I spent much of the weekend thinking and talking about this, and I can only answer no. At least not under the prevailing circumstances. For Labour didn’t decide not to target Brighton Pavilion, thinking ‘let’s not challenge Caroline Lucas, a fellow progressive and a natural ally should we need to form a minority government’. No, they threw their weight behind their candidate, Purna Sen. So why should Labour expect Green supporters to sacrifice our own party loyalty for them? Had Labour diverted more volunteers to Brighton Kemptown, maybe they could have won those extra 700 votes from undecideds.
I also strongly believe, as this election has made clear to so many, that First Past The Post is profoundly undemocratic and long past its due by date. Tactical voting as an individual only perpetuates the two horse race, creating a false impression of Labour’s actual support. And vote swapping, as was available online, seems unreliable (how do you know your ‘match’ will keep their promise) and open to abuse (think of those Russian oligarachs buying up votes). So from the moment I woke up on Thursday I have been promoting electoral reform. Having said that I do see the sense, under FPTP, of co-operation between parties on the Left. Caroline Lucas addressed this issue at her celebration party, saying she had been in talks with Polly Toynbee and others about the possibility of finding ways in future to negotiate ‘deals’ between leftist parties to support each other’s chances in particular wards. (Which makes far more sense to me than establishing ‘Left Unity’ as yet another small party on the ticket.)
For myself, much as I think she and Sen hold some sound views, I am glad I didn’t vote for Nancy Platts. She would have lost by 689 votes, and I would betrayed my beliefs, missing out on being part of the record 1.1 million people who said last Thursday that they believe this country can deliver justice and abundance and a healthy planet for all. I have read the Labour Manifesto, and while much of it I agree with, it doesn’t go nearly far enough toward the kind of society I would like to live in, and which I believe we all deserve.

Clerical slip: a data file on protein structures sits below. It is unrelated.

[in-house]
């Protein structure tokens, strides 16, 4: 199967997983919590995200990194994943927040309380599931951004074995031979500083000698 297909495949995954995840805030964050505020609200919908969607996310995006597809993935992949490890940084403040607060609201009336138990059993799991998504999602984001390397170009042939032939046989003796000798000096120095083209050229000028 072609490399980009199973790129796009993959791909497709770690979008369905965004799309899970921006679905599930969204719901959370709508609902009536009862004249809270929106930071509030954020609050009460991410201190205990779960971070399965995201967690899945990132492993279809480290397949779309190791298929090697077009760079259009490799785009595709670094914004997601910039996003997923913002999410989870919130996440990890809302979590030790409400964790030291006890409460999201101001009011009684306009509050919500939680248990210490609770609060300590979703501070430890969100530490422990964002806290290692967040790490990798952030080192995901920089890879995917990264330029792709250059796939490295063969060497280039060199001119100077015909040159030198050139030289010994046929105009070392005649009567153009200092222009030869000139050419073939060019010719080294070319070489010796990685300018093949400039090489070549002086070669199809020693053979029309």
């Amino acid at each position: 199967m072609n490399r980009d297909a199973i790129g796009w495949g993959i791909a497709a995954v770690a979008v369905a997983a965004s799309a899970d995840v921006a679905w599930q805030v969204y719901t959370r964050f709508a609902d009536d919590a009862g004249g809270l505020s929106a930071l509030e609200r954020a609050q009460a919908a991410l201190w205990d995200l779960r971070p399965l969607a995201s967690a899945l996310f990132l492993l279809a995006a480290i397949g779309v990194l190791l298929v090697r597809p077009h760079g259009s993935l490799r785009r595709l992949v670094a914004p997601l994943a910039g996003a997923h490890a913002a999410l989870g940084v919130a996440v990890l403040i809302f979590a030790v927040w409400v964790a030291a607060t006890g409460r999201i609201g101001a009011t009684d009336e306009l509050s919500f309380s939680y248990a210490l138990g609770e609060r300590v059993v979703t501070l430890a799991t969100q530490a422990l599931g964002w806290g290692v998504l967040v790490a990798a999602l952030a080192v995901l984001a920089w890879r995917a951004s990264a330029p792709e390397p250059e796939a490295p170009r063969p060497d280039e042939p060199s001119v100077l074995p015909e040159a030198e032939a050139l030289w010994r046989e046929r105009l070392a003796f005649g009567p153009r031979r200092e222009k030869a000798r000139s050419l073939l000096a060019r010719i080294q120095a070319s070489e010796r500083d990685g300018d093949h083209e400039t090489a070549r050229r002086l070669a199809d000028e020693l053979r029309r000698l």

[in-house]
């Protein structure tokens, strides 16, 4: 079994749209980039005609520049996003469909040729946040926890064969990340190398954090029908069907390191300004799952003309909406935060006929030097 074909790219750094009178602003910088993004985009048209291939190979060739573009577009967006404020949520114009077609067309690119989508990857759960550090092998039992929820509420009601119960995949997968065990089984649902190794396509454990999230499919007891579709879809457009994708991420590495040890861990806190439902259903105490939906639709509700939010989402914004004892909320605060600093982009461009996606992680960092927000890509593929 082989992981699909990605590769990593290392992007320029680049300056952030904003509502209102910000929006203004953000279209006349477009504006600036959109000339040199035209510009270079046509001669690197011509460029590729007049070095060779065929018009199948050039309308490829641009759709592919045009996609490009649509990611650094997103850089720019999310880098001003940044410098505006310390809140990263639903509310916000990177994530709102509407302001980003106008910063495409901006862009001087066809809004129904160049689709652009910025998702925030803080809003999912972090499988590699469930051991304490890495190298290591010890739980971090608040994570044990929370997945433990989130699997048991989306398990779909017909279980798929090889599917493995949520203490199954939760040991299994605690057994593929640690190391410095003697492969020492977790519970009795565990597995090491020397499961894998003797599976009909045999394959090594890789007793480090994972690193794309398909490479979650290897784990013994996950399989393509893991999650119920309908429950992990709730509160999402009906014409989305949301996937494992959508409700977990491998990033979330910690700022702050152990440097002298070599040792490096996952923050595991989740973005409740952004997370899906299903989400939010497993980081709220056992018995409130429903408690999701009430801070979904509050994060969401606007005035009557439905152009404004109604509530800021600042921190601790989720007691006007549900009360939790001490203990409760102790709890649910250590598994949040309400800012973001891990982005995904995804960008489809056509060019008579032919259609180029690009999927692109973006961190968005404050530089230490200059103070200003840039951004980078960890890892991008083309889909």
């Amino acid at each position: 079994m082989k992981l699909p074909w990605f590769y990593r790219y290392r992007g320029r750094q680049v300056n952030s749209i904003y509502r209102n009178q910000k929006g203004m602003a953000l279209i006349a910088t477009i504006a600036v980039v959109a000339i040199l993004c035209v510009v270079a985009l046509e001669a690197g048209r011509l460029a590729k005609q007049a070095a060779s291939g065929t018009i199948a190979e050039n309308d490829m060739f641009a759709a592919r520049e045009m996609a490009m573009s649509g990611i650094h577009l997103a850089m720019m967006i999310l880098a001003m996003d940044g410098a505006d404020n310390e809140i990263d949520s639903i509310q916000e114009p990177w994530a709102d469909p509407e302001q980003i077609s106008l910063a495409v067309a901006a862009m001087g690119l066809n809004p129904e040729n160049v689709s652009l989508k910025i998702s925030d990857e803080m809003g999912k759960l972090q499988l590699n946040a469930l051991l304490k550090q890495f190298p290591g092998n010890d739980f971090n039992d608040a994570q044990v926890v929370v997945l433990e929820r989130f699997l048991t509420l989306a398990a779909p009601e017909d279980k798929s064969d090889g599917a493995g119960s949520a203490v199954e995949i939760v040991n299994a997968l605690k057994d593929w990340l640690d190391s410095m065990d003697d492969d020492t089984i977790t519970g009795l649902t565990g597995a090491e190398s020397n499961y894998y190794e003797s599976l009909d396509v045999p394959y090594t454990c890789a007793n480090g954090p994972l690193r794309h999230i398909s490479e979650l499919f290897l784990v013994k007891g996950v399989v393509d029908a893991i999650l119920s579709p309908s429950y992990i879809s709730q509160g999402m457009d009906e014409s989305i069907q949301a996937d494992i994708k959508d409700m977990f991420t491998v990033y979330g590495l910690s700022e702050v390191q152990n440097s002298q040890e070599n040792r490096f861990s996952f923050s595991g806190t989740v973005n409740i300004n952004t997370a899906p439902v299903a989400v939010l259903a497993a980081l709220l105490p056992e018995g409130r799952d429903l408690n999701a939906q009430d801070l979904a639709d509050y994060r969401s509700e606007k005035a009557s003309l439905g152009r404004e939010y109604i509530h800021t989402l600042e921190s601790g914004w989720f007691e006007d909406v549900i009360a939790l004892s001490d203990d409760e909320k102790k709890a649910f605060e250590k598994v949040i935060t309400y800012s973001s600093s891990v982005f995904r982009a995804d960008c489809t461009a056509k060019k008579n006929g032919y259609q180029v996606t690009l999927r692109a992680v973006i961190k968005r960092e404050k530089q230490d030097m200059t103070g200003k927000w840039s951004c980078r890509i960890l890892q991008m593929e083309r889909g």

The Green Manifesto, on the other hand, presents a costed utopia, a state that offers a basic income to all its citizens and a non-fossil fuel future. In many places, it brightly outshines Labour. Just two examples, close to home:
I’m a lecturer, teaching students who work three jobs while studying for a BA. My own job, only a quarter-time post, will be in jeopardy if enrolment continues to drop due to tuition fees. Labour proposed to cut these from £9000 p.a. to £6000 (effectively still doubling it from 2010); the Greens would make higher education free. This is not key lime pie in the sky thinking. Scotland has free HE, and Germany is currently making its universities free for foreign students. This is a proposal worth fighting for.
I’m a cyclist. I haven’t owned a car since my early twenties. When I fly, I pay my carbon offset, and unless to Northern Ireland or Northern Scotland I don’t fly within the UK. Labour proposed to establish a National Rail body to co-ordinate private companies, and allow a publically funded service to compete amongst them; their manifesto says nothing about air travel and very little about buses. The Greens transport plans fill pages. In contrast with Labour they would renationalise the railways, oppose the expansion of airports, and take strong steps to ensure a de-carbonised future.
There is much more, funded in part by borrowing. (Labour promised not to borrow, which is laudable, but the Greens promise to overhaul the entire banking and welfare system.) By the way, I am describing the Labour Manifesto in past tense, because I expect they will have to rip it up and start again now. The Greens can just keep refining theirs. Labour supporters will argue that’s because the Greens don’t have to worry about delivering on their promises. But our economy is morally bankrupt and our planet may not be able to sustain us much longer. We need to think and act very differently, and that has to start somewhere. While it might seem impossible to get to a Green UK from where we stand here, the very fact people have produced this detailed and visionary document gives me hope.
As my friend Bart Moore Gilbert cogently argues here (in remarkable detail considering he’s just got married and is about to go into hospital to have a cancerous kidney removed), the Labour project is finished, torn apart by its own inability to please all its factions. Especially with the new situation in Scotland, we won’t get a majority Labour government in the UK again, and to survive the party will be forced to move more and more to Tory-lite policies. Profound change to the electoral system isn’t a dream, it’s the only option for people on the left. UKIP would benefit from such changes, but its clear now that UKIP took votes from Labour, and as Hope Not Hate demonstrated in the door-to-door campaign that demolished the BNP in Barking and Dagenham, it is possible to effectively address the fear that causes such xenophobia and intolerance.